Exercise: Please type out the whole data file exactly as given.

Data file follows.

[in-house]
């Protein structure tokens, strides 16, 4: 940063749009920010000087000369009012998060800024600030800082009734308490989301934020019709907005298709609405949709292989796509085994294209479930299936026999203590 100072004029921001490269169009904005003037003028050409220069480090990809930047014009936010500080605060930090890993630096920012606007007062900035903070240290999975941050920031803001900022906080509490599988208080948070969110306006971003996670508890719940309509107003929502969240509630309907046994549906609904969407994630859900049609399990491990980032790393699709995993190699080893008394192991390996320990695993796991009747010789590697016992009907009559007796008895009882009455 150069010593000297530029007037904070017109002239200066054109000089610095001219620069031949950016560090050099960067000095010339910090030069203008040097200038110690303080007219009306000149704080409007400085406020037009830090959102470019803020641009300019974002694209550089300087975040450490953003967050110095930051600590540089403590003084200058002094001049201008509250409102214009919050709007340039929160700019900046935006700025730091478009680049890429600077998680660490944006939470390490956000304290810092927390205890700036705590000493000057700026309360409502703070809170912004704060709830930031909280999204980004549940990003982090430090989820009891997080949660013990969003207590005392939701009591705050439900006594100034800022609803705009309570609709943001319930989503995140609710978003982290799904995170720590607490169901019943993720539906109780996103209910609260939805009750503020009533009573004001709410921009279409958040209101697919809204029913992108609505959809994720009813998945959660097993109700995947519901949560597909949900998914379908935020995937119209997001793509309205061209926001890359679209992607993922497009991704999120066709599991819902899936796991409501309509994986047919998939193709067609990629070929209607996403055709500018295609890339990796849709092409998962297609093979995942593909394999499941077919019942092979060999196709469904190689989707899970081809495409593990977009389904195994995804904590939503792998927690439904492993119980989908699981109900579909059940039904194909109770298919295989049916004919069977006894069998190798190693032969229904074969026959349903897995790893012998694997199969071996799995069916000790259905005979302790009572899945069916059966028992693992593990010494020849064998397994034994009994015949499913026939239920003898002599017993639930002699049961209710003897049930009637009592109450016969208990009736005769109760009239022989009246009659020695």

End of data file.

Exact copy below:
[in-house]
């Protein structure tokens, strides 16, 4: 940063749009920010000087000369009012998060800024600030800082009734308490989301934020019709907005298709609405949709292989796509085994294209479930299936026999203590 100072004029921001490269169009904005003037003028050409220069480090990809930047014009936010500080605060930090890993630096920012606007007062900035903070240290999975941050920031803001900022906080509490599988208080948070969110306006971003996670508890719940309509107003929502969240509630309907046994549906609904969407994630859900049609399990491990980032790393699709995993190699080893008394192991390996320990695993796991009747010789590697016992009907009559007796008895009882009455 150069010593000297530029007037904070017109002239200066054109000089610095001219620069031949950016560090050099960067000095010339910090030069203008040097200038110690303080007219009306000149704080409007400085406020037009830090959102470019803020641009300019974002694209550089300087975040450490953003967050110095930051600590540089403590003084200058002094001049201008509250409102214009919050709007340039929160700019900046935006700025730091478009680049890429600077998680660490944006939470390490956000304290810092927390205890700036705590000493000057700026309360409502703070809170912004704060709830930031909280999204980004549940990003982090430090989820009891997080949660013990969003207590005392939701009591705050439900006594100034800022609803705009309570609709943001319930989503995140609710978003982290799904995170720590607490169901019943993720539906109780996103209910609260939805009750503020009533009573004001709410921009279409958040209101697919809204029913992108609505959809994720009813998945959660097993109700995947519901949560597909949900998914379908935020995937119209997001793509309205061209926001890359679209992607993922497009991704999120066709599991819902899936796991409501309509994986047919998939193709067609990629070929209607996403055709500018295609890339990796849709092409998962297609093979995942593909394999499941077919019942092979060999196709469904190689989707899970081809495409593990977009389904195994995804904590939503792998927690439904492993119980989908699981109900579909059940039904194909109770298919295989049916004919069977006894069998190798190693032969229904074969026959349903897995790893012998694997199969071996799995069916000790259905005979302790009572899945069916059966028992693992593990010494020849064998397994034994009994015949499913026939239920003898002599017993639930002699049961209710003897049930009637009592109450016969208990009736005769109760009239022989009246009659020695």